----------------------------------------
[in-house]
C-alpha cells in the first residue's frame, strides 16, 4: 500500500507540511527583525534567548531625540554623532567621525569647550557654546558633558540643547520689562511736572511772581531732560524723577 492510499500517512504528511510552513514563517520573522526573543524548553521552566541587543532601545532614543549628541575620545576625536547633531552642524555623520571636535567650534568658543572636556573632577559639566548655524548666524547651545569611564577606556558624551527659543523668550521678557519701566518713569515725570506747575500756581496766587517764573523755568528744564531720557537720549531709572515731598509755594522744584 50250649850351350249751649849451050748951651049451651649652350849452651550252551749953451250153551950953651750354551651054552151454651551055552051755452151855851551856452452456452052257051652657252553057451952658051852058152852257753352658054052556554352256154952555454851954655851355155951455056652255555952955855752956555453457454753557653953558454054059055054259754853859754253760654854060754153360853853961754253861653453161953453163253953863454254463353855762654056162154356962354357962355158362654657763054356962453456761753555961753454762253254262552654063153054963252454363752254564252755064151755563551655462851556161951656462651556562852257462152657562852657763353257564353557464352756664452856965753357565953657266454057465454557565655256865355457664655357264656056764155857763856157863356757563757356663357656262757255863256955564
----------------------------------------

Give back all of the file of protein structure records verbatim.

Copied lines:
[in-house]
C-alpha cells in the first residue's frame, strides 16, 4: 500500500507540511527583525534567548531625540554623532567621525569647550557654546558633558540643547520689562511736572511772581531732560524723577 492510499500517512504528511510552513514563517520573522526573543524548553521552566541587543532601545532614543549628541575620545576625536547633531552642524555623520571636535567650534568658543572636556573632577559639566548655524548666524547651545569611564577606556558624551527659543523668550521678557519701566518713569515725570506747575500756581496766587517764573523755568528744564531720557537720549531709572515731598509755594522744584 50250649850351350249751649849451050748951651049451651649652350849452651550252551749953451250153551950953651750354551651054552151454651551055552051755452151855851551856452452456452052257051652657252553057451952658051852058152852257753352658054052556554352256154952555454851954655851355155951455056652255555952955855752956555453457454753557653953558454054059055054259754853859754253760654854060754153360853853961754253861653453161953453163253953863454254463353855762654056162154356962354357962355158362654657763054356962453456761753555961753454762253254262552654063153054963252454363752254564252755064151755563551655462851556161951656462651556562852257462152657562852657763353257564353557464352756664452856965753357565953657266454057465454557565655256865355457664655357264656056764155857763856157863356757563757356663357656262757255863256955564